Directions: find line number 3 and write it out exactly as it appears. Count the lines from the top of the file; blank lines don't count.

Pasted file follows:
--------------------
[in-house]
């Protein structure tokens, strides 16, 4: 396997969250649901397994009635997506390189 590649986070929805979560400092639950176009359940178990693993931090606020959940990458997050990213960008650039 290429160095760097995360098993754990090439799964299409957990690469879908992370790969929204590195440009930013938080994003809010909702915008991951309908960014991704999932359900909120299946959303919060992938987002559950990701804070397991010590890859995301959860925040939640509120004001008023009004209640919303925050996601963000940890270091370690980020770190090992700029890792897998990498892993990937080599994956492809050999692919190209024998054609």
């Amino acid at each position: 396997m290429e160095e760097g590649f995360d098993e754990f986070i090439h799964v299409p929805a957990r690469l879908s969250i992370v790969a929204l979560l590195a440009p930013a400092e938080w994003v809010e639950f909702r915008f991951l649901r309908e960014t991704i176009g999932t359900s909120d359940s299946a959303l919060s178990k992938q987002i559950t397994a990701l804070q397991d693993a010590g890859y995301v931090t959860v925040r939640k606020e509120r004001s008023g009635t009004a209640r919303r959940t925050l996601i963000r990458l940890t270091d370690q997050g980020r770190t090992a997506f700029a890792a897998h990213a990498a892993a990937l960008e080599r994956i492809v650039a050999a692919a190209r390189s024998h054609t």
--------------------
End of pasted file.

């Amino acid at each position: 396997m290429e160095e760097g590649f995360d098993e754990f986070i090439h799964v299409p929805a957990r690469l879908s969250i992370v790969a929204l979560l590195a440009p930013a400092e938080w994003v809010e639950f909702r915008f991951l649901r309908e960014t991704i176009g999932t359900s909120d359940s299946a959303l919060s178990k992938q987002i559950t397994a990701l804070q397991d693993a010590g890859y995301v931090t959860v925040r939640k606020e509120r004001s008023g009635t009004a209640r919303r959940t925050l996601i963000r990458l940890t270091d370690q997050g980020r770190t090992a997506f700029a890792a897998h990213a990498a892993a990937l960008e080599r994956i492809v650039a050999a692919a190209r390189s024998h054609t």